Sunday, we went to Luo Ma to hunt down some fabric.
Luo Ma is a small dusty village three hours or so away from the city where we live, and getting there means two long bus rides interspersed with another long waiting period.
The journey commenced at 10 AM when four of us boarded the 701 bus to Ba Miao. Our company consisted of three men and one woman, one of the men being the guide to the village, the other a friend, and the last a young student of the friend.
Being a foreigner traveling through China is not for the faint of heart. One must have the equanimity to deal smilingly with the stares of strangers who may have never encountered a foreigner or sat next to a person of African descent before. Additionally, one must be aware that the curiosity of locals is boundless so that people listen unashamedly to one’s conversations in some hope, sometimes vain, that they may gain insight into the who, what, where, when, why, and how of the foreigner. Some people wilt under such intensely curious examination; we don’t because that curiosity is well met and returned on our part.
Anyway, on the bus, our friend enquired of a young male traveler concerning good food to be had in Ba Miao. That focus on food is one of the interesting facets of life in China, along with being regaled with stories of “famous” place. In fact, it may even be considered a standing joke by expats that every place in China is “famous” for its noodles or some other thing. So, it was with no surprise that we heard the young traveler declare that Ba Miao is famous for its noodles, a staple of Chinese life, and recommend that we lunch on it.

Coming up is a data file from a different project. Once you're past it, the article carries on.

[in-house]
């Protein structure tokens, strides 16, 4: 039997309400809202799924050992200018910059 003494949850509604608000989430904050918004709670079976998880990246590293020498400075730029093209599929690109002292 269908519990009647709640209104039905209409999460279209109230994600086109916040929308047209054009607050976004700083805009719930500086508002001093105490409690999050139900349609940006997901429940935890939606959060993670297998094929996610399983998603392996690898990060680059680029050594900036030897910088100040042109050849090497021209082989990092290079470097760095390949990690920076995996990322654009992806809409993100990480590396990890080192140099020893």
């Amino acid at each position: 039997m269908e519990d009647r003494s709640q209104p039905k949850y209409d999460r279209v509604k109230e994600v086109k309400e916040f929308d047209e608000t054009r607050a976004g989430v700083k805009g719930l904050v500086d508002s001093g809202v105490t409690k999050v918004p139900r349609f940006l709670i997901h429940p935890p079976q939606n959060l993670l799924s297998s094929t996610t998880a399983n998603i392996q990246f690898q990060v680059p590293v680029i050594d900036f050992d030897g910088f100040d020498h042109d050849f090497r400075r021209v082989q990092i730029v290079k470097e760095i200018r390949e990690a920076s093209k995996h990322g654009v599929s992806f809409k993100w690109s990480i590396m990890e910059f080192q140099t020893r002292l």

Upon our arrival in Ba Miao some twenty minutes to noon, our friends expressed their intention to fill their hungry bellies. That is another unsurprising part of life here since the Chinese prefer to eat at set times, without much deviation. As we are not given much to eating when on various expeditions, such as shopping or knocking around town, we did grumble at having to stop for the “famous” Ba Miao noodles but yielded to the in-built local clocks.
The noodle joint was packed with diners, and we placed our order and settled in for a long wait. When the food came, we wondered why Ba Miao noodles were “famous”.
After lunch, we meandered to the bus station, bought tickets, and waited for a while, only to discover that the Luo Ma bus was not going to come into the station. We had to go out to the street and meet it. The driver, for some reason unknown to us, insisted on rolling the bus as we were about to board, which caused our hesitation. The guide then said the driver would move up to a small gap in the side walk and let us board there, apparently because he could remain in queue only so long before moving to allow others to take his place.
The road to Luo Ma is long and dusty. White dust. Clayey red dust. Along it are unpaved and rutted lanes leading to other communities. Their dusty-clay and pocked surfaces convey the legend of their appearance after a rainfall. On either side of the road are fields of corn and other vegetables or mulberry plants. At some points along the way, the plants and other vegetation have resigned themselves to the dusty domination of the roads and yielded their verdancy.
So, rolling along, sometimes bumpily, we came to the sparse, signboarded junction that is Luo Ma and disembarked.
TO BE CONTINUED….